In yesterday morning’s News Roundup, I noted that a leading lawyer in the UK has submitted legal advice to a parliamentary group concluding that mass surveillance programs conducted by the British intelligence agency, the GCHQ, are likely illegal (see The Guardian’s report here). The All Party Parliamentary (APPG) on Drones, an informal parliamentary group with members drawn from all parties, asked Jemima Stratford QC to provide expert evidence on the legality of the alleged GCHQ surveillance. [As an aside: Queen’s Counsel (or QCs) are senior, eminent barristers at the very top of their profession, generally regarded as exceptional experts in their respective fields. Stratford’s expertise includes public law and human rights.] The request, which may seem odd coming from a group focused on drones, was triggered by reports that the GCHQ’s interception of data under its surveillance programs was possibly being used by the CIA in conducting drone operations.

Although this may appear to be only a small step, it is an important development for moving the political dial. The fact of the parliamentary group’s request and the conclusions reached in the Advice are likely to help garner additional support for reform–including greater oversight of the UK’s intelligence agencies and potential disruption of ties between the UK and US intelligence communities. In particular, as evidence commissioned by an APPG, it is likely to help achieve greater cross-party support on the issue. The legal advice comes while Parliament’s Intelligence and Security Committee (ISC) is still investigating the fallout from the Snowden leaks. The ISC, however, is moving slowly. It was only in mid-December that the ISC decided to broaden its original inquiry to include “the appropriate balance between our individual right to privacy and our collective right to security.” Additionally, the ISC has been criticized for a number of shortcomings in the context of surveillance oversight and in relation to reviewing UK complicity in the CIA’s rendition and torture programs. While the ISC inquiry continues at its slow pace, Stratford’s conclusions, as an expert in the field, usefully highlights the legal problems with the status quo, and thus helps make a case for urgent reform in those areas.   

Stratford’s summary of her conclusions is reproduced below:

a. Under the Regulation of Investigatory Powers Act 2000 (‘RIPA’), GCHQ is not entitled to intercept mass ‘internal’ contents data: the contents of emails or phone calls between two individuals located in the British Islands. GCHQ is entitled to intercept bulk ‘external’ contents data: the contents of communications between the British Islands and elsewhere. GCHQ is also entitled to intercept bulk communications data (sometimes termed ‘metadata’). The interception of that bulk data, although lawful for the purposes of RIPA, is a disproportionate interference with the Article 8 rights of UK citizens [under the European Convention on Human Rights].

b. GCHQ is entitled to submit the mass data that they collect to pattern of life analysis, under the statutory framework. We consider that the current framework for the retention, use and destruction of communications data is inadequate and likely to be unlawful. The RIPA framework concerning external contents data is also probably unlawful;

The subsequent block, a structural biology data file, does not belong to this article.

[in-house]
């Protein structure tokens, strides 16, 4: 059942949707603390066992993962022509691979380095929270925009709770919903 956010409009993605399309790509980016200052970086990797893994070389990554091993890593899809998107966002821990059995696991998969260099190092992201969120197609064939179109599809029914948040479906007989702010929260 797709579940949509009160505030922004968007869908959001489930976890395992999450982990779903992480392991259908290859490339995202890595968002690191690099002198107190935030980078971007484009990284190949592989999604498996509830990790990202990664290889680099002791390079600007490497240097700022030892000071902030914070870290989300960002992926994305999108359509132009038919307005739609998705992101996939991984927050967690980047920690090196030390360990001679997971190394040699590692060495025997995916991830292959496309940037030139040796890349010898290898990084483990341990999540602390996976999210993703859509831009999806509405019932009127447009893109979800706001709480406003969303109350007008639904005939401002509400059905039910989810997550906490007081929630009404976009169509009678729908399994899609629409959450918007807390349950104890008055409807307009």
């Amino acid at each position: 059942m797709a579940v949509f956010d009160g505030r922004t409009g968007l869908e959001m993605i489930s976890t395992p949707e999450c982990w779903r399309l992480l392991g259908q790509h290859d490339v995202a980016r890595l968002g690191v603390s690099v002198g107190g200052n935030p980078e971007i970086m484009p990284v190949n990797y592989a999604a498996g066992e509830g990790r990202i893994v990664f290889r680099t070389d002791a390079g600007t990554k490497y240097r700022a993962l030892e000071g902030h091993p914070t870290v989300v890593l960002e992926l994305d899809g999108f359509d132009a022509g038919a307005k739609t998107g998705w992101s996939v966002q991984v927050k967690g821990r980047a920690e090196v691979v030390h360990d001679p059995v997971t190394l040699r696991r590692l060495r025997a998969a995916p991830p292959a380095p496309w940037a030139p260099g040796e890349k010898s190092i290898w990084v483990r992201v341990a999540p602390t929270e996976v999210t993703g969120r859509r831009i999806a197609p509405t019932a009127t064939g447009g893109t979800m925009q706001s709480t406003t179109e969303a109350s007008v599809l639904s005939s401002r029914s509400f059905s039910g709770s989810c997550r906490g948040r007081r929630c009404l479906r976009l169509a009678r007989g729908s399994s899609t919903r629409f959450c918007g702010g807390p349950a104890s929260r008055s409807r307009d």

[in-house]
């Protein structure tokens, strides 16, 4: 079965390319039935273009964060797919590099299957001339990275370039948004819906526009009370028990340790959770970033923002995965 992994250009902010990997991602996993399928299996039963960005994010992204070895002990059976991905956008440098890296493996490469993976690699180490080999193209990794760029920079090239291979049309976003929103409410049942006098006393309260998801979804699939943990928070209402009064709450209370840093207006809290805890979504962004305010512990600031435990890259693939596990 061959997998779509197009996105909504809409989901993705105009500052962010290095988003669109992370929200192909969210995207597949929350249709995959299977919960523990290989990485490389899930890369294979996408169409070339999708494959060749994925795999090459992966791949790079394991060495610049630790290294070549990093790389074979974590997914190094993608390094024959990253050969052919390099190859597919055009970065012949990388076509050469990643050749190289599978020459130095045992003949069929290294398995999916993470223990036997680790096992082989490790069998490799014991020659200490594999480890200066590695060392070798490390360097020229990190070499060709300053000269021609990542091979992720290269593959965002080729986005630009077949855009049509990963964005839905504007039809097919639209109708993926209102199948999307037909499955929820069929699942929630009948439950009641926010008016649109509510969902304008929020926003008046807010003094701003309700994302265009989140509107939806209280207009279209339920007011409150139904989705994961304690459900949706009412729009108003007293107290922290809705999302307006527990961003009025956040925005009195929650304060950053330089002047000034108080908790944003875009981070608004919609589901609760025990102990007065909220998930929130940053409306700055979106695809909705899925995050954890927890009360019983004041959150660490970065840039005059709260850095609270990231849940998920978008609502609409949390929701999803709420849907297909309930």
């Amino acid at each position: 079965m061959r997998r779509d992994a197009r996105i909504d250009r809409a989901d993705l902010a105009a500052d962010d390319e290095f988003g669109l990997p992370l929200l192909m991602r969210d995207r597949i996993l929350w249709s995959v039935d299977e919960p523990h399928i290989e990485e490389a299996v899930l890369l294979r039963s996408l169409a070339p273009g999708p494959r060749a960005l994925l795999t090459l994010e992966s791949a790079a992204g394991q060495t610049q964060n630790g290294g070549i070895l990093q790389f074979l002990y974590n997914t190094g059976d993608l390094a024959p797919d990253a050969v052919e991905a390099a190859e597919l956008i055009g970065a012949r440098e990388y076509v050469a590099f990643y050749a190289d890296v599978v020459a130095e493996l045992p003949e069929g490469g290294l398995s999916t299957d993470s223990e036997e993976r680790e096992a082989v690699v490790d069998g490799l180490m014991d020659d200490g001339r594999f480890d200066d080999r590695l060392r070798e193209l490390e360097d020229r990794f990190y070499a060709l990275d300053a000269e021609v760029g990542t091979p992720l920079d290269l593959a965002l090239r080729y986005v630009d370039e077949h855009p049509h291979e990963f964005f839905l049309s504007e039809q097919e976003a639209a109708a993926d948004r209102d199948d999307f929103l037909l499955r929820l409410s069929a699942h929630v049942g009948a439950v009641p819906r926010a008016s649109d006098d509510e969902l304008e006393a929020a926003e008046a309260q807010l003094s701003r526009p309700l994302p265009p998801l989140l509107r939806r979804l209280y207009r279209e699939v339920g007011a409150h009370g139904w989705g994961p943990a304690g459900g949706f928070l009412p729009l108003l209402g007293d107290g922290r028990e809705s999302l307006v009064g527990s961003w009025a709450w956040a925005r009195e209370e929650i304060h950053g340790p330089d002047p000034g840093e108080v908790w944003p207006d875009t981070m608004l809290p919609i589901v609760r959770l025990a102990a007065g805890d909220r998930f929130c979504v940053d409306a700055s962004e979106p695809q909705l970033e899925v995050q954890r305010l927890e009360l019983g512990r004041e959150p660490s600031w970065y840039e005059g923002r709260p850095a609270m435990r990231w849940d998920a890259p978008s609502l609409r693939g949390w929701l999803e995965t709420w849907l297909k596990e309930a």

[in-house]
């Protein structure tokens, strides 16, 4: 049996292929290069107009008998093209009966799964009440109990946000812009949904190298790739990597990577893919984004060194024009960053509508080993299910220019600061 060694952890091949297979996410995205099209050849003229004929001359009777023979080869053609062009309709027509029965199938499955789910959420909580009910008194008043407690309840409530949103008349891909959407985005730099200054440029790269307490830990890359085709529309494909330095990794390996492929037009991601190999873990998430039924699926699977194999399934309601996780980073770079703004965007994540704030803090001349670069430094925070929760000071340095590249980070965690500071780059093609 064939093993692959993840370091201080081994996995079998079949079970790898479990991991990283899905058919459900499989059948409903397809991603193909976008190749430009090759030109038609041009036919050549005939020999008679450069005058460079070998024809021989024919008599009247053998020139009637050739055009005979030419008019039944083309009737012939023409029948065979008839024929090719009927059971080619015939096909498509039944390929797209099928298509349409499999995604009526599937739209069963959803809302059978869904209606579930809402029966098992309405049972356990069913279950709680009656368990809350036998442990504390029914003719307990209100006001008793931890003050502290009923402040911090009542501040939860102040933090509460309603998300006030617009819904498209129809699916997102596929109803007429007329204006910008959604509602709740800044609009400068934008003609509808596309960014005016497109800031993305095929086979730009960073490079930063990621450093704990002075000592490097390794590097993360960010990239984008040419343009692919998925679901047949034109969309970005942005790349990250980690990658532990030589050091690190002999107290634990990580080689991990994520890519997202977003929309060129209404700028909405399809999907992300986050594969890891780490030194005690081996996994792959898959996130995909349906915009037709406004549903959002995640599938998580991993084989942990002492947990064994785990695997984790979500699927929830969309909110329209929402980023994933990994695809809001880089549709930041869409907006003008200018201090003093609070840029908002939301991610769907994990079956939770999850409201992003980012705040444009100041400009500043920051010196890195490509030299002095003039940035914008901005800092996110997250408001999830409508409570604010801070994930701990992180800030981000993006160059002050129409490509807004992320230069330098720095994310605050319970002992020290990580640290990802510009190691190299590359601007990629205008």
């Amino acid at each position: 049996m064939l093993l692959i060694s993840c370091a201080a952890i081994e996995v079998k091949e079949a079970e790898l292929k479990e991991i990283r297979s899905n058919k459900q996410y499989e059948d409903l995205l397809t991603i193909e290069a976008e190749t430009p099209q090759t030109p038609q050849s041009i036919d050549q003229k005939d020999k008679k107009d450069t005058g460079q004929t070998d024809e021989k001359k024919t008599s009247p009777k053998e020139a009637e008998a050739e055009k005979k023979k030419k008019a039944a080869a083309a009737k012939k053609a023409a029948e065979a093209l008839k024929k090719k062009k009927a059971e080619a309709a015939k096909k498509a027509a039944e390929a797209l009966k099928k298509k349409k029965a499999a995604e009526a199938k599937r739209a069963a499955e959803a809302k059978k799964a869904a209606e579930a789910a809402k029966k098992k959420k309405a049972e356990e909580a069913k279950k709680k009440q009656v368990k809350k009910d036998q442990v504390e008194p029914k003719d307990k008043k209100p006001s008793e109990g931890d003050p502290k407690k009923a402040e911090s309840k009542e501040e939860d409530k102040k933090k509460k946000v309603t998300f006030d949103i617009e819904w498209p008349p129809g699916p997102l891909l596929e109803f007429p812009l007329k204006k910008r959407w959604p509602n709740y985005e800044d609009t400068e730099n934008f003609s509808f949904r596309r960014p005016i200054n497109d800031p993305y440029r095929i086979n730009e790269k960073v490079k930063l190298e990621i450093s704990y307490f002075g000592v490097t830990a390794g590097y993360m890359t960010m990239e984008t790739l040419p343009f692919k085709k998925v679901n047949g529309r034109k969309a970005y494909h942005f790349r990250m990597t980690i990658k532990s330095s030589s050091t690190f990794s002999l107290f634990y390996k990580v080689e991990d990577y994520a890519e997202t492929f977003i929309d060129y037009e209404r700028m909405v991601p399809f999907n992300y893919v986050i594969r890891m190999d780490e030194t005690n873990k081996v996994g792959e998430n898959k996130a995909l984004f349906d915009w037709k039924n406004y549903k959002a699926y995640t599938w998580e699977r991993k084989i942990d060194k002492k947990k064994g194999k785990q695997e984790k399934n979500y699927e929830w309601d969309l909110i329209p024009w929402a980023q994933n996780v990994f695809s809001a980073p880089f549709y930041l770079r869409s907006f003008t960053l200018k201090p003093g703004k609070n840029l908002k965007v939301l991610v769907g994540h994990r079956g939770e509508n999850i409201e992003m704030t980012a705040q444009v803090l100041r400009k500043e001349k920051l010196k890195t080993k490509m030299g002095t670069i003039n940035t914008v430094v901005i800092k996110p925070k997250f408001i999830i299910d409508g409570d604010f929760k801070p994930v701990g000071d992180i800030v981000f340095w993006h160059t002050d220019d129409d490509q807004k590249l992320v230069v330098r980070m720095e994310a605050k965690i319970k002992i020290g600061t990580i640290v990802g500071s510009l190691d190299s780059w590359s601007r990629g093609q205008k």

c. GCHQ is entitled to transfer bulk data to the NSA, under RIPA, where the Secretary of State is satisfied that the mechanisms for storing and destroying that data in the receiver country are suitable. A transfer of intercept data is a fresh interference with the individual’s Article 8 rights. We consider that the statutory framework provides insufficient protections to the individuals concerned. The government could at least ameliorate that situation by agreeing and publishing a Memorandum of Understanding or other bilateral agreement on data transfer specifying how the data should be stored, when they should be destroyed, and the purposes for which the data may be used under UK law;

d. If the UK government knows that it is transferring data that may be used for drone strikes against non-combatants (for example in Yemen or Pakistan), that transfer is probably unlawful. An individual involved in passing that information is likely to be an accessory to murder. It is well arguable, on a variety of different bases, that the government is obliged to take reasonable steps to investigate that possibility. However, it may be that the current legislative framework imposes no obligation on the UK government to investigate or prevent its agents from becoming accessories to murder in this manner. If that is the case, we consider that outcome to be contrary to the principles of public policy and good governance;

e. The UK government is entitled to press charges against US servicemen operating from NATO bases on UK soil. If data that have been unlawfully obtained or used (for the purposes of British law) are transferred via a UK NATO base, the UK government may prosecute any US serviceman involved in that transfer. It appears, in practical terms, that the UK government may not always know what takes place on RAF bases controlled by NATO forces. As a result, that power to prosecute may be theoretical.